DeFuniak Springs Police have recently experienced a rise in the number of complaints from citizens who said they have been scammed. Defuniak Springs Police say that the most recent fraudulent scams have been lottery or sweepstake scams, fake check scams, and lastly, citizens have been falsely advised that a family member has been arrested and they needed to have money sent immediately for bail or diversion programs.
Lottery fraud is one of the many different types of Advance Fee Fraud, where the perpetrator attempts to persuade a possible victim to pay fees in advance or relative small sums of money for a service he or she has never asked for. In the case of a lottery scam the money has to be paid for the transfer of a huge lottery win. Very often, names of popular companies or organizations are misused to give the lottery a trustworthy impression. Modern media are often used, for example, the Internet, mobile devices and cell phones.
Fake check scams have occurred when citizens have received very official “looking” cashier’s checks with the announcement that they have won this check. All that has to be done to claim the funds is to deposit the check and send the taxes due to the address given. Banks will not always catch that this is a fake check until it’s too late and your account is debited.
The newest scam is spreading across the country quickly and includes a phone call advising citizens that a family member has been arrested and needs bail or funds to pay restitution so that charges can be dropped. Scammers advise that if your credit card information or funds are not “immediately” given, the family member faces much stiffer consequences.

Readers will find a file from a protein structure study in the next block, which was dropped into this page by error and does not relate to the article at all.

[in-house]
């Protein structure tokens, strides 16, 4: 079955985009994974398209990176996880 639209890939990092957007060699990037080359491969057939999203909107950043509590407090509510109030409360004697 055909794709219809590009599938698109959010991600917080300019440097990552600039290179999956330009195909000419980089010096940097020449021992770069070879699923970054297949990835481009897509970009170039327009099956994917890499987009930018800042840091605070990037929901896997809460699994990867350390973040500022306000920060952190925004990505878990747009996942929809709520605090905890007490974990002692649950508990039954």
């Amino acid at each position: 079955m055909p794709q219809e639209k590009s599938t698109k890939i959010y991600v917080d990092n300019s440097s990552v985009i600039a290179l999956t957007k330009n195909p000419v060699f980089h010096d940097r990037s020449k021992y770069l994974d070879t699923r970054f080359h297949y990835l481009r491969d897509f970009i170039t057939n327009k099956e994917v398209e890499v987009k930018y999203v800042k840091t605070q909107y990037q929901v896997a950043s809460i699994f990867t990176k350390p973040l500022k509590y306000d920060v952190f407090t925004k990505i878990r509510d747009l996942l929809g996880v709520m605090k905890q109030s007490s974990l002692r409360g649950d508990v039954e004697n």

DeFuniak Springs City Marshal, Mark Weeks says he wants citizens to avoid becoming the latest victims in the recent scams by following a few simple steps and remembering that the next time you get a “personal” telephone call or letter telling you ”it’s your lucky day, “:
Don’t pay to collect sweepstakes winnings, you’re not wining – you’re buying. Legitimate sweepstakes don’t require you to pay “insurance,” “taxes”, or “shipping and handling charges” to collect your prize.
Hold on to your money. Scammers pressure people to wire money through commercial money transfer companies because wiring money is the same as sending cash. When the money’s gone, there’s very little chance of recovery. Likewise, resist any push to send a check or money order by overnight delivery or courier. Con artists recommend these services so they can get to your money before you realize you’ve been cheated.
Phone numbers can deceive. Some con artists use Internet technology to call you. It allows them to disguise their area code: although it may look like they’re calling from your local area, they could be calling from anywhere in the world.
If you do become a victim:
Notify the police, your bank, credit card companies and the fraud unit at the credit bureaus.
Equifax - 800-525-6285, www.equifax.com
Experian - 888-397-3742, www.experian.com
Transunion - 800-680-7289, www.transunion.com
Remove your name from telemarketing lists by signing up at www.donotcall.gov or 888-382-1222